A circular polarizer is very similar to a linear polarizer. In fact, it consists of two separate pieces of equipment, the first of which is a standard linear polarizer! Therefore, the resulting photo is going to look the same. However, circular polarizers address an issue that linear polarizers don’t: accurate metering of the scene by your camera’s light meter.

In old film SLR and newer DSLR cameras, there was the possibility of linear polarizers confusing the camera’s light meter due to it blocking some of the incoming light (the film remained sensitive to all wavelengths, regardless of polarization).

The resulting photo could often be off by as much as ½ to 1 stop of light (½ to twice the normal level of light exposure). A linear polarizer can also cause slight autofocus errors in the phase detection array SLR and DSLR cameras use.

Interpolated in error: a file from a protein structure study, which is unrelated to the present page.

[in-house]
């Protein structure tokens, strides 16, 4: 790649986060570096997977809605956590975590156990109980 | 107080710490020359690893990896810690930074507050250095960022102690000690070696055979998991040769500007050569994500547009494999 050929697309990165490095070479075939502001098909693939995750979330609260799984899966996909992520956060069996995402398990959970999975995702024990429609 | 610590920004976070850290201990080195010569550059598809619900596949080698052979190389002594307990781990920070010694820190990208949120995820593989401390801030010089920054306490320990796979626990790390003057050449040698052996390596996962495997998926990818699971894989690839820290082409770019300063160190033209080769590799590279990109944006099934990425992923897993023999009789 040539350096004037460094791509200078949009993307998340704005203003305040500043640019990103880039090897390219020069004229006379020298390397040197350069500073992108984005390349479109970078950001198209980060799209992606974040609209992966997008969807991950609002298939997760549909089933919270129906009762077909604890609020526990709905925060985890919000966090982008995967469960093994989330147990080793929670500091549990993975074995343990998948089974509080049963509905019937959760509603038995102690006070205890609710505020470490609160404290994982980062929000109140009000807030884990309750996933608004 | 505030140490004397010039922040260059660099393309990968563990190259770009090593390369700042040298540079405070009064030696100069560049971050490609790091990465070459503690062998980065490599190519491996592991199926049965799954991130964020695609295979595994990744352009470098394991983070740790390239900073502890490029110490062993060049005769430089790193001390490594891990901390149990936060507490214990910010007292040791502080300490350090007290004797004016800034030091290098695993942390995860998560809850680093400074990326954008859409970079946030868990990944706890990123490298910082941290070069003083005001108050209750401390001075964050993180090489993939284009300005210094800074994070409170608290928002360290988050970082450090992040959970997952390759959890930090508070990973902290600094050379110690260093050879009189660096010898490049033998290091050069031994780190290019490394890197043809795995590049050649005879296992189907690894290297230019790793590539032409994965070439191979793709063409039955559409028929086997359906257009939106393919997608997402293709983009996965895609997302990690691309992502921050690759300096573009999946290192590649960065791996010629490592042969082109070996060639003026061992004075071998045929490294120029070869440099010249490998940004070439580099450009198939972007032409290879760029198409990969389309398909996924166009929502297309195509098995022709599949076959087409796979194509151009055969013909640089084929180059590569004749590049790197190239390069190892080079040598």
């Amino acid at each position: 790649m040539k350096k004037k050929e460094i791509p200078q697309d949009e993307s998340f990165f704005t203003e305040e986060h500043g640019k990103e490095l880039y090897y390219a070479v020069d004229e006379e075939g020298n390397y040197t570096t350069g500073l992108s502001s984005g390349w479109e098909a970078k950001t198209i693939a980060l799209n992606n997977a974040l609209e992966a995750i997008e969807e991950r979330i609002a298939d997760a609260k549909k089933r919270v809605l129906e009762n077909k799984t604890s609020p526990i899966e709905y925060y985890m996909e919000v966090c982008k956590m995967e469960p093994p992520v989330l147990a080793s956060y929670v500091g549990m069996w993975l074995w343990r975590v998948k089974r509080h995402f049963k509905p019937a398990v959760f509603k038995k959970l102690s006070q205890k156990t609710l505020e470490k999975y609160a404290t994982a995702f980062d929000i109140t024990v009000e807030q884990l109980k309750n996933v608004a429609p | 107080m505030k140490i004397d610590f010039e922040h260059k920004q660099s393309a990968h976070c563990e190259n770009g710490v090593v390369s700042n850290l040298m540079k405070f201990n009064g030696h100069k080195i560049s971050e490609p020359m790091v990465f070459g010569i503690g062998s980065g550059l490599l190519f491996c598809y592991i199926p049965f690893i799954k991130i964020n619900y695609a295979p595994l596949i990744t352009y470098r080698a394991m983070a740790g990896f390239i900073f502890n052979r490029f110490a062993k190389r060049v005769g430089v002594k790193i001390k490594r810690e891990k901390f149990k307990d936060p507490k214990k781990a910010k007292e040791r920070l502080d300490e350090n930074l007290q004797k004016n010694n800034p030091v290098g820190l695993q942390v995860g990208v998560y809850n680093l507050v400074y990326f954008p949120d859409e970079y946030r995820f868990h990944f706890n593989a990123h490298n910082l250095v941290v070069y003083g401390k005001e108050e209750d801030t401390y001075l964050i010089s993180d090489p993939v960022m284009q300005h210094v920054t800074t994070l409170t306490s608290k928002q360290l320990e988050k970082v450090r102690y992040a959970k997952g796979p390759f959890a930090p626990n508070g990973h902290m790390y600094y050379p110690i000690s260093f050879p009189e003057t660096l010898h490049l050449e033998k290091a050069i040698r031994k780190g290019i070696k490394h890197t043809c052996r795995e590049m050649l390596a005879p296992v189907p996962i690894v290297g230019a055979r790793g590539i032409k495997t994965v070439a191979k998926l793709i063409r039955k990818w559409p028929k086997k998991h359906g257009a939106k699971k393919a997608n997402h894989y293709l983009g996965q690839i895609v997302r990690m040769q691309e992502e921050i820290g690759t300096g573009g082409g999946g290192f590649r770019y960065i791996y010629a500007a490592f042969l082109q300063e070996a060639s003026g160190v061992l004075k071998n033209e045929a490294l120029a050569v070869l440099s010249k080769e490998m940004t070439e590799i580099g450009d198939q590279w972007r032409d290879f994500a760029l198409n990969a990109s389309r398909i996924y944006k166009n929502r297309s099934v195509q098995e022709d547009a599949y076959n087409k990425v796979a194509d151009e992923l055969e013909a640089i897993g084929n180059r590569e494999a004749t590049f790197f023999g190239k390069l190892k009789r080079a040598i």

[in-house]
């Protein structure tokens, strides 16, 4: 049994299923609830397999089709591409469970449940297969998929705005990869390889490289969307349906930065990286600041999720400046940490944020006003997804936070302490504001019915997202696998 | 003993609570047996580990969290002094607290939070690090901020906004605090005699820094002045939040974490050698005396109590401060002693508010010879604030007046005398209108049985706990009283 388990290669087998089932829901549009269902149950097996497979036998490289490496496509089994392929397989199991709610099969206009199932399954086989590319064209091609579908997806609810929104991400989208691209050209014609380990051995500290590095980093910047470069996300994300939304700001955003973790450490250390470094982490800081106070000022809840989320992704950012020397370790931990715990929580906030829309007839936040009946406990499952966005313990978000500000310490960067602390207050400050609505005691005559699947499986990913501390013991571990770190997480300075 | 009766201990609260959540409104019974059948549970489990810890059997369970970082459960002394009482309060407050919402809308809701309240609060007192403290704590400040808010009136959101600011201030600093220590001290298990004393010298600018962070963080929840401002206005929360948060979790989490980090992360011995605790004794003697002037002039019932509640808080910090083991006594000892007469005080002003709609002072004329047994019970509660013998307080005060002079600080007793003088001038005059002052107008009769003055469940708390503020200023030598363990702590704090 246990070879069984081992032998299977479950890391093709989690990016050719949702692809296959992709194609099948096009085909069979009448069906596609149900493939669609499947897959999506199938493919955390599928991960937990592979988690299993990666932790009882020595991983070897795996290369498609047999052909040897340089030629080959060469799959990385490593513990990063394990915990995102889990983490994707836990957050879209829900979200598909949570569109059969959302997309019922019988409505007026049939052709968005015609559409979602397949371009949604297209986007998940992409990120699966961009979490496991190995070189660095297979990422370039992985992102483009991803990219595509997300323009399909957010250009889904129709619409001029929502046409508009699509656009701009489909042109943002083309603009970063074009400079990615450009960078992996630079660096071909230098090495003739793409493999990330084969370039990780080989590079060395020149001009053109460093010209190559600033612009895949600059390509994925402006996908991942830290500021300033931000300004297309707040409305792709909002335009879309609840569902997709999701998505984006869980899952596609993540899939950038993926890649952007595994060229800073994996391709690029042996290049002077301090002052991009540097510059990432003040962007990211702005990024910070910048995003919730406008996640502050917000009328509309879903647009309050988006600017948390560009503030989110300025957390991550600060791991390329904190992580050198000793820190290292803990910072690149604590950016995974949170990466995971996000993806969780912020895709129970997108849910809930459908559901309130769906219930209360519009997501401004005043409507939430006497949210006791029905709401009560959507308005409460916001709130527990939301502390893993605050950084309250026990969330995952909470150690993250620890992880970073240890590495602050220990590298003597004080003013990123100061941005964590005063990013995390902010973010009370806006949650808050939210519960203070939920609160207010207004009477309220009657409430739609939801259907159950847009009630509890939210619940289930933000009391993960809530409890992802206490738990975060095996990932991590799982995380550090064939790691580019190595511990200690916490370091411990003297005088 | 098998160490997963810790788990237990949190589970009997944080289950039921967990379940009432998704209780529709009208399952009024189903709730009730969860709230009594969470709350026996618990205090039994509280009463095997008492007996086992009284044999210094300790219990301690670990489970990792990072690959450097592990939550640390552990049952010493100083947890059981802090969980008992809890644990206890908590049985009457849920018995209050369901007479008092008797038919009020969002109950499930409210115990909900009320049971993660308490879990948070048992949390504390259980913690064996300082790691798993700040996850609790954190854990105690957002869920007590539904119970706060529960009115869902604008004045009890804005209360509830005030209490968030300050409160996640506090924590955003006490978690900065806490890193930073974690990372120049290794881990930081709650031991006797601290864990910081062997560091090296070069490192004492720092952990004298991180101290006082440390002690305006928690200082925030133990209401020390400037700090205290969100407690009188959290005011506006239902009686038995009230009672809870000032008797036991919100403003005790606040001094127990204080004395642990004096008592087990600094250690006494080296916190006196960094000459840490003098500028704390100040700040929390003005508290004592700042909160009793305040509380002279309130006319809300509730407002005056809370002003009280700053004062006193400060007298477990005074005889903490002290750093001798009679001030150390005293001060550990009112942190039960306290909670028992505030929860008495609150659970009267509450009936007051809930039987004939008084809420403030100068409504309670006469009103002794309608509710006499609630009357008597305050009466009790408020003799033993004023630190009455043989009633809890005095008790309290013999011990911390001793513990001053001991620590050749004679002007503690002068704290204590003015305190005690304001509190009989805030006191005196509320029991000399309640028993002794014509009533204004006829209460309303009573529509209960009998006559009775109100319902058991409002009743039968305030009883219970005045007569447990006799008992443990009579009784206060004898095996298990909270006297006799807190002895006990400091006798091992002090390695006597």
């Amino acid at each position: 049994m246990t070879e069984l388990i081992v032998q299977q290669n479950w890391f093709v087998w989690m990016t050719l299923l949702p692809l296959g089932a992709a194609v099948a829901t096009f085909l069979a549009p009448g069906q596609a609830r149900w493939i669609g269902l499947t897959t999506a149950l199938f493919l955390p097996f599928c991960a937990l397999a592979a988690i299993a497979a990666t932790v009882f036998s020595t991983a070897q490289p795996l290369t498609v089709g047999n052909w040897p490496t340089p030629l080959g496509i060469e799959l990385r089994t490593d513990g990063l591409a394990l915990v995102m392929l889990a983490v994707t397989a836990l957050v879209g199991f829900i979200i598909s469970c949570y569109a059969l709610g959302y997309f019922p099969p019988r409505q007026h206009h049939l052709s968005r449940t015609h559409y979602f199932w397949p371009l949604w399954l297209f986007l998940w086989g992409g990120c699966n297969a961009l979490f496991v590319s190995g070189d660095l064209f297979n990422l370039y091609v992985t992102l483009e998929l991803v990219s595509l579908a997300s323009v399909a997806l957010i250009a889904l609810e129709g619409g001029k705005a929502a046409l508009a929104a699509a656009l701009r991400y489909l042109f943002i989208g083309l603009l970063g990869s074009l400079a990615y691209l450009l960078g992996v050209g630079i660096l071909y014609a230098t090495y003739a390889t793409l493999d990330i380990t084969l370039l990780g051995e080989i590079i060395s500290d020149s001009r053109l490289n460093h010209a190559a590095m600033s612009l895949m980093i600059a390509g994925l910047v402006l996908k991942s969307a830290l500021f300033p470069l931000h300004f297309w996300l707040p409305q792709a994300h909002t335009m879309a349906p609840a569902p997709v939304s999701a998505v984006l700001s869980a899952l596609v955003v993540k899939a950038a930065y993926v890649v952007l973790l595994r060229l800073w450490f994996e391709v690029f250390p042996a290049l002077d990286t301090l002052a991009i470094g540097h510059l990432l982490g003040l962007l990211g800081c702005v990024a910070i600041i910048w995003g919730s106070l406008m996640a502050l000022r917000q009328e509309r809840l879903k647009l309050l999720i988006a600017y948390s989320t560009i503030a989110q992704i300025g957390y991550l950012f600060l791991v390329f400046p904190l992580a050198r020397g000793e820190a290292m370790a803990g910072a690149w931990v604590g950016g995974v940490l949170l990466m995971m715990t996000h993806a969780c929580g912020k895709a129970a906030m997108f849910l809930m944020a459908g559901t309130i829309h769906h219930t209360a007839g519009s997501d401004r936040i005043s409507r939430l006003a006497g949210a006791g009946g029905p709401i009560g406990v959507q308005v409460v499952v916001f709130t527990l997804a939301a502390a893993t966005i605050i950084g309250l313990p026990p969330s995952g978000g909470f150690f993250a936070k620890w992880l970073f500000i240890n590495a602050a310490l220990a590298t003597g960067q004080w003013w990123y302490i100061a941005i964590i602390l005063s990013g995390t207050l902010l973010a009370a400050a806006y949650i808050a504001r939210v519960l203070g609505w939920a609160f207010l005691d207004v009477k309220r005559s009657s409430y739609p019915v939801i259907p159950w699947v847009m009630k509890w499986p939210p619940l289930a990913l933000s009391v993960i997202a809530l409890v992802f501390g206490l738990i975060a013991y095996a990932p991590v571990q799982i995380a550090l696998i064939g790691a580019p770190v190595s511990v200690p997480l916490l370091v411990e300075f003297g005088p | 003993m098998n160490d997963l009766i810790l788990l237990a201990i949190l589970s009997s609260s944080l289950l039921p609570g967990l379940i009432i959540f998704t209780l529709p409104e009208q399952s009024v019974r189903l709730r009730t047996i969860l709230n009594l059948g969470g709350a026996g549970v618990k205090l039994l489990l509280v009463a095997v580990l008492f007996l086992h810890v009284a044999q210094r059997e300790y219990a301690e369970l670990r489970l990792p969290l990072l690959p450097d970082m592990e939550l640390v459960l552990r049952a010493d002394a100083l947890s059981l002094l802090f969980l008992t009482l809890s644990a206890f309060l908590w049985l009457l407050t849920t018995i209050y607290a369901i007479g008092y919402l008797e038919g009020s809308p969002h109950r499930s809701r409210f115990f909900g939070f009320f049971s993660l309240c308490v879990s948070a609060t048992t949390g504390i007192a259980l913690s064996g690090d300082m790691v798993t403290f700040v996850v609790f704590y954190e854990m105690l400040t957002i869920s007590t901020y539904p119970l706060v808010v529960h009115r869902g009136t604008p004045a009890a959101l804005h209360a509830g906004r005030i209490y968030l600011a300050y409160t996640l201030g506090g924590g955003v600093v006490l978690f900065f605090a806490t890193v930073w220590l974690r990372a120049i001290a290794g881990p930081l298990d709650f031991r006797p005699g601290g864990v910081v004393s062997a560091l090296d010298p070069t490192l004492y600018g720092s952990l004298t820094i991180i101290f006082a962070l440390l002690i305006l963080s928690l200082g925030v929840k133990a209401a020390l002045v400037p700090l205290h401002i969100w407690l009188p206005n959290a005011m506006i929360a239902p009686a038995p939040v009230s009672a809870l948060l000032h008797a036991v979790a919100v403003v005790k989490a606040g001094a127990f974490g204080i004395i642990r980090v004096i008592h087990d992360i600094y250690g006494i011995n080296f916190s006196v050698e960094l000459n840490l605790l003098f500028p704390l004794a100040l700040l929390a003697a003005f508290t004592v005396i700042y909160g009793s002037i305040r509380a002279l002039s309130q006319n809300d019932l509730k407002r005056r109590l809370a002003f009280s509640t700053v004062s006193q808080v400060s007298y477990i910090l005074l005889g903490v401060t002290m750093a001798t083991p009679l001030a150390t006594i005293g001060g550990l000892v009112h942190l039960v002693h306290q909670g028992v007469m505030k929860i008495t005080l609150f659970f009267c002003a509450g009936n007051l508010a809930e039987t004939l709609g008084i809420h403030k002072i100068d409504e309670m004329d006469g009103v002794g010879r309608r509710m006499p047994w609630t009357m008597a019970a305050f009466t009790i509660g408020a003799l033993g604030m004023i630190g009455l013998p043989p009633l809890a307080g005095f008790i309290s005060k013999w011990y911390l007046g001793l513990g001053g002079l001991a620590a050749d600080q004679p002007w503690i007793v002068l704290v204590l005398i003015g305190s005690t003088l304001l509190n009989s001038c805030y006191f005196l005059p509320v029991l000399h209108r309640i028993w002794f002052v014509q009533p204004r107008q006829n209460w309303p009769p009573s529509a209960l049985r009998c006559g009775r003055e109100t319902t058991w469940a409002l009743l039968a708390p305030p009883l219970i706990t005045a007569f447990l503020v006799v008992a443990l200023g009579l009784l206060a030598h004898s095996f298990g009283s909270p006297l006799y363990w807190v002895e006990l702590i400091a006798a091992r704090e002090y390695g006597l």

The way a circular polarizer corrects this is through the use of a quarter-wave plate that’s attached to the back of the linear polarizer. The quarter-wave plate then circularly polarizes the light for the sake of the camera’s metering system. And this circularly polarized light is then reflected by the SLR (or DSLR) camera’s internal mirror, preventing your exposure from being off.

That said, circular polarizers are only strictly necessary if you have an older SLR-style camera. Mirrorless cameras that have on-chip phase detection autofocus systems can use linear polarizers with no issues because the internal mirror of an SLR camera is part of the reason why polarizing filters get confused. And since linear polarizing filters are slightly cheaper and use one less glass element, you may prefer using one to a circular polarizer!

Photo by Goh Rhy Yan on Unsplash

Choosing a Polarizing Filter

Besides choosing a linear vs circular polarizing filter, there are a couple of other considerations you should take into account. Lens filter thread diameter, any color casts introduced…All contribute to the final image. Let’s take a closer look at each of these aspects.

Lens Filter Thread Diameter